Set in 1983 and fully exploiting the aesthetic of the time, wizened critics like to peg the Stranger Things success down to the show's nostalgia value – its obsession with, and references to, Steven Spielberg, as well as the endless appearances of the foods and pop-culture of the time.
But the thriller's appeal is in the fundamentals of its storytelling. The first series gave us charming nerds, a pack of underdogs to root for, young love, Government conspiracies, dysfunctional but loving families and the allure of superpowers. It was also set in an era when children had a modicum of agency and could go off by themselves and have adventures – like The Famous Five but with BMX bikes.
Stranger Things 2 gives us all that goodness. Certainly we're offered a clunkier series than the first, with a slow start and scenes that are often painfully self-aware (shots of kids playing with the Starship Enterprise and wearing Ghostbuster costumes do not a good drama make). Admittedly perhaps some of the writing is also a little less riveting.
But, the important components that made us fall so hard the first time are back with abundance in season two, alongside very clever new additions.
This series, the men, women and children of Hawkins have something other than the Demogorgon to concern themselves with – as they all grapple with the effects of the first season and resulting Post Traumatic Stress Disorders. They face a new challenge of discerning between which monsters are truly after them and which monsters are 'just' inside their heads.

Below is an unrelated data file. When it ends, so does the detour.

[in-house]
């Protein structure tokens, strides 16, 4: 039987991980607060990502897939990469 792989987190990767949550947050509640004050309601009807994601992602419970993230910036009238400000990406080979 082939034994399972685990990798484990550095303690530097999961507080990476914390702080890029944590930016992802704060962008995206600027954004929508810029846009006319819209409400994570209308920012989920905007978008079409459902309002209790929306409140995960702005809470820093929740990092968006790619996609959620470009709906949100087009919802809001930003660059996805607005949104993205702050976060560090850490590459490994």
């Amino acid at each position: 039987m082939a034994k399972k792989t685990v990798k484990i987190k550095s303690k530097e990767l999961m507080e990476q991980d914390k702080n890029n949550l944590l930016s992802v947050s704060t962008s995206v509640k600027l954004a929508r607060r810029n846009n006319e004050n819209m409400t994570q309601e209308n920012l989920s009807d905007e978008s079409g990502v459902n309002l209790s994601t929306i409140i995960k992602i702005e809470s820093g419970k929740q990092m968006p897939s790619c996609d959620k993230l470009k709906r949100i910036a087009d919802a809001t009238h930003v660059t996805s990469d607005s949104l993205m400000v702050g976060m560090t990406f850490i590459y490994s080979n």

Despite exploding into dust at the end of the last series, the central character Eleven is back, played flawlessly by Millie Bobby Brown. Thankfully we find her back alongside the awesome foursome, Dustin (Gaten Matarazzo), Mike (Finn Wolfhard), Lucas (Caleb McLauglin) and Will (Noah Schnapp). Refreshingly, we actually get to know a lot more about Will this time, and Schnapp must have been thrilled to learn he'd be doing something other than shivering in the Upside Down this time around.
Alongside the old favourites such as Joyce (Winona Ryder) and Jim Hopper (David Harbour) who also make a strong return, there are some new kids on the block: a red-haired, skateboarding newbie at school Max (Sadie Sink) and a portly love-interest for Joyce, both of whom shake up the established dynamics of the show.
What comes next is pure, unmissable TV. Make sure to tell your friends.
|What||Stranger Things 2, Netflix review|
|Where||UK Netflix | MAP|
27 Oct 17 – 31 Jan 18, 8:00 AM – 12:00 AM